“They are a ‘safer’ bet for food companies that would like to participate in the trendiness of hemp without having to actually add CBD to their products,” Mr. Hathaway continued. “All of these hemp-derived ingredients benefit from existing trends within the food industry, such as sustainability, plant-based and clean label/natural ingredients.”

Still, many marketers, especially in states where marijuana is legal, want to include CBD for its purported health benefits. The good news, according to Mr. Hathaway, is that CBD is rather easy to work with in food formulations.

Caliper has conducted multiple pharmacokinetic studies with Colorado State University to understand how the absorption profile of its water-soluble CBD powders and liquids differ from oil-based CBD formulations.

“Through those peer-reviewed studies we’ve shown that our products have a much faster absorption and higher overall bioavailability compared to the oil-based formulations,” Mr. Hathaway said.

Kemin is launching two hemp CBD distillates under the Luxiva brand. The full-spectrum extracts contain a minimum of 60% CBD content with either a total THC content of less than 0.1% or 0.3%.

“They are USDA-certified organic and fully traceable to hemp farms in the Midwest United States,” said Tyler Holstein, global product manager. “Kemin ingredients conform to the law and requirements governing hemp to help customers get new products to market quickly. They provide the added benefit of certification by a credible source, something that CBD consumers look for when making their purchase decisions.”

CBD-infused baked goods and snacks require a close eye on temperature as this can have an impact on efficacy.

“Knowing the internal temperature of the baked good is key to knowing if you can retain the CBD content in your final product,” Ms. Brown said. “The other concern is the format of the CBD, whether it’s oil- or water-soluble. If you are making a cookie and are using butter, for example, then you could use a CBD oil. If you were to use a water-soluble emulsion, you would have to be mindful of the water content of the final product.”

Quality hemp starts with the seed

The non-CBD hemp industry, in general, is behind in breeding, as compared to corn and soy. There’s a lot of work on the agronomy side of the business, especially in CBD-void hemp ingredients that are used for nutritional purposes.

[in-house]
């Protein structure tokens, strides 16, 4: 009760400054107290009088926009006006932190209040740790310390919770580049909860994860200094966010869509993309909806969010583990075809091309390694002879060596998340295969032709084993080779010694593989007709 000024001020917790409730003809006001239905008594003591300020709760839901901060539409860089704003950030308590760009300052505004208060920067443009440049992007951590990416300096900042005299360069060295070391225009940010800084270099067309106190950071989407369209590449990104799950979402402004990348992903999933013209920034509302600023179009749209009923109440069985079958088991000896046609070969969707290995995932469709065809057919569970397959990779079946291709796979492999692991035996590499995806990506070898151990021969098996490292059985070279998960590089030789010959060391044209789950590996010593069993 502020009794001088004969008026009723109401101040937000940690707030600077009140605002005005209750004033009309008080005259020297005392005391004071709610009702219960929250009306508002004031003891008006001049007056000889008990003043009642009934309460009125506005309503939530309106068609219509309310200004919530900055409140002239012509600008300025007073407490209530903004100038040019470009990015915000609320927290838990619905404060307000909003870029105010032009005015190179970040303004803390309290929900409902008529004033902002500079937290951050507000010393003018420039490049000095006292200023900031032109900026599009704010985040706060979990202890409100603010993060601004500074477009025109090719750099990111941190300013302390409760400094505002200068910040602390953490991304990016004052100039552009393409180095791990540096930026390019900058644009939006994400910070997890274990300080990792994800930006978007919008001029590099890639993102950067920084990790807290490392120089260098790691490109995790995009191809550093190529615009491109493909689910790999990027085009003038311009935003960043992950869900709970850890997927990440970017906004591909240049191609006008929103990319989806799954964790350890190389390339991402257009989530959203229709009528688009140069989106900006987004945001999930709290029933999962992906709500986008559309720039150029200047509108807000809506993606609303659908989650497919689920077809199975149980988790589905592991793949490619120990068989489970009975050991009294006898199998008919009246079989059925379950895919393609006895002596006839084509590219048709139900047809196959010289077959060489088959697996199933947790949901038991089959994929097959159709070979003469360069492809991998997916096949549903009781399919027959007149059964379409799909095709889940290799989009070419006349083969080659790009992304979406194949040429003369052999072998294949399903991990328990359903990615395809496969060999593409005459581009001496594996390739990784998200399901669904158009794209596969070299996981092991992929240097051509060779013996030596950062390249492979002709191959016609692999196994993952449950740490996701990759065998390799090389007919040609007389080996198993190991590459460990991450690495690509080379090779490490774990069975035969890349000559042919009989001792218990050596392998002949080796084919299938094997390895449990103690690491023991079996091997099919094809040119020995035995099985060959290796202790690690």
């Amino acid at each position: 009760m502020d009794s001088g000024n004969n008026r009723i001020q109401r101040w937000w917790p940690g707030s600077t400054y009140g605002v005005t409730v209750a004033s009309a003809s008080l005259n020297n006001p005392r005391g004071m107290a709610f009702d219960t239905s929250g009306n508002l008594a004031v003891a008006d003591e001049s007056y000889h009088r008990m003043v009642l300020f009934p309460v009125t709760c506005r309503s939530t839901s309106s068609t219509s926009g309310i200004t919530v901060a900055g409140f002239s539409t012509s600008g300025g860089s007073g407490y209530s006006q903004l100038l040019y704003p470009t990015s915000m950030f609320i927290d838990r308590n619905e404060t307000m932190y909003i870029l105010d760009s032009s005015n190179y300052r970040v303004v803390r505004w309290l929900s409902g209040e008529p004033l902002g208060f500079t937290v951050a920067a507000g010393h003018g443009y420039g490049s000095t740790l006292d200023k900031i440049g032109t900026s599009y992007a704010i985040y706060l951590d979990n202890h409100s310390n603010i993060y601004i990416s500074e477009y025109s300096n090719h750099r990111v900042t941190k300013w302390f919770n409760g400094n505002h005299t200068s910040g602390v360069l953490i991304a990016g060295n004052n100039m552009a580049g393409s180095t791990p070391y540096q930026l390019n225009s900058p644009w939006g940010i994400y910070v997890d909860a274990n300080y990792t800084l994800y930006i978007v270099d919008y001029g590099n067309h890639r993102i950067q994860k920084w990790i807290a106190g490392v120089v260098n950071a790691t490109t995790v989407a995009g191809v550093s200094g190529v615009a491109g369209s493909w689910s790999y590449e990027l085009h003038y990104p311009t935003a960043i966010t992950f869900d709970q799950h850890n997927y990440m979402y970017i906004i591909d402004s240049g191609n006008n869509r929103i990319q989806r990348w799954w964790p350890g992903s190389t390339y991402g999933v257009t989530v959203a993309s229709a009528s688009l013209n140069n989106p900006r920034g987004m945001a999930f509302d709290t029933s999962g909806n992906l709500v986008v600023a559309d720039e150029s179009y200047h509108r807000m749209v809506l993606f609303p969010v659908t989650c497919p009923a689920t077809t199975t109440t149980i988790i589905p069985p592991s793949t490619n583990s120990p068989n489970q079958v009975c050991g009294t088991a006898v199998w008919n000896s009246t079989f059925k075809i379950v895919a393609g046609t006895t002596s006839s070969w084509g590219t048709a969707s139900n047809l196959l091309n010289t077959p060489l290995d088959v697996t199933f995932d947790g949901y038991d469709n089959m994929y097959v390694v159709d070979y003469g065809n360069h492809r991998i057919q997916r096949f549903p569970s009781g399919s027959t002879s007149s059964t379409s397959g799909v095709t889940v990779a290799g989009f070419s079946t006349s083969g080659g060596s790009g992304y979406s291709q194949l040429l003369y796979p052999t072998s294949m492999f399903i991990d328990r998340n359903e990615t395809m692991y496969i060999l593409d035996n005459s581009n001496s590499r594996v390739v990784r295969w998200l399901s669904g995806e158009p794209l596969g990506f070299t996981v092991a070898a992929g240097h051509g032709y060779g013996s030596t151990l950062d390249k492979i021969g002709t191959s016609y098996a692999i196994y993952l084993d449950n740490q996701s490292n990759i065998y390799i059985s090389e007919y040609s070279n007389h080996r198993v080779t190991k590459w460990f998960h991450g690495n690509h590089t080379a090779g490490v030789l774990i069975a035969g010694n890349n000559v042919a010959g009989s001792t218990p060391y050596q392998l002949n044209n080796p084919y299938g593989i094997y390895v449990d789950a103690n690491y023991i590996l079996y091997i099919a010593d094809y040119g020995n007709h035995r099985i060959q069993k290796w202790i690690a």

Hemp Genetics International helps farmers choose the best variety for a specific environment, end use and geographic location. This is critical to eliminating the bitterness often associated with hemp, especially hemp-derived CBD ingredients.

Marc van Burck, director of global business development, HPS Food & Ingredient Services, said that quality hemp comes from proper field management and processing. It’s all about seed variety.

“What we as an industry need are the right varieties for farmers to use,” Mr. van Burck said. “You need to use varieties bred for nutrition. And they must be harvested at the right time for quality.”

Crops must be commercially viable for farmers to grow on large-scale agriculture plots. This also requires consistent genetics that are easily harvestable.

Chad Rosen, founder and chief operating officer, Victory Hemp Foods, said that, up until now, the challenge in formulating with hemp-derived ingredients was their format. He recognized that the scale of this new sustainable, commodity crop would come if the ingredients “offer manufacturers compelling taste and performance advantages” in the plant-based space.

“We look at it as an oil seed,” Mr. Rosen said. “We fractionate them into oil and protein, and we do it in a way that doesn’t use harmful chemicals. We increase the functionality of the protein to fit into a variety of [food and beverage] categories.”

Hemp seeds are about one-third protein, providing all nine essential amino acids, which makes hemp a complete protein, much like soy and animal protein. Many hemp grain products are GRAS and exempt from food additive tolerance requirements.

Victory Hemp Foods developed a hemp heart protein that has high-water binding capacity. The V-70 ingredient may function as a healthier flour alternative in baking applications. It can be used to replace some or all of the more heavily processed, less nutritious all-purpose flour in some applications. It is produced after hemp seed oil is extracted from the shelled seed, yielding a protein-rich hemp powder. The end result is a clean, flowable powder with a smooth mouthfeel.

“The use of hemp flour in food formulations is increasing, largely because of its near-neutral taste and robust nutritional profile,” said Melissa Mitri, a registered dietitian working with Victory Hemp. “It can be added to any baked good recipe to create a clean label product with a more superior nutritional profile.”

Naturally vegan and gluten-free, it is also allergen-friendly. It blends well with starches, such as potato starch or rice starch, for gluten-free applications.

In general, it is recommended to replace 30% to 50% of the all-purpose flour in the original recipe with hemp flour. A higher percentage of flour may be replaced for muffins and cookies, while bread recipes work better at the lower end of this range.

The cannabis and CBD market is growing as these substances continue to gain consumer acceptance and the FDA sorts out their regulatory future. Ingredient suppliers are making progress on the agriculture and ingredient side so that when the dust settles on this volatile market, the baking industry can be ready to meet the growing demand.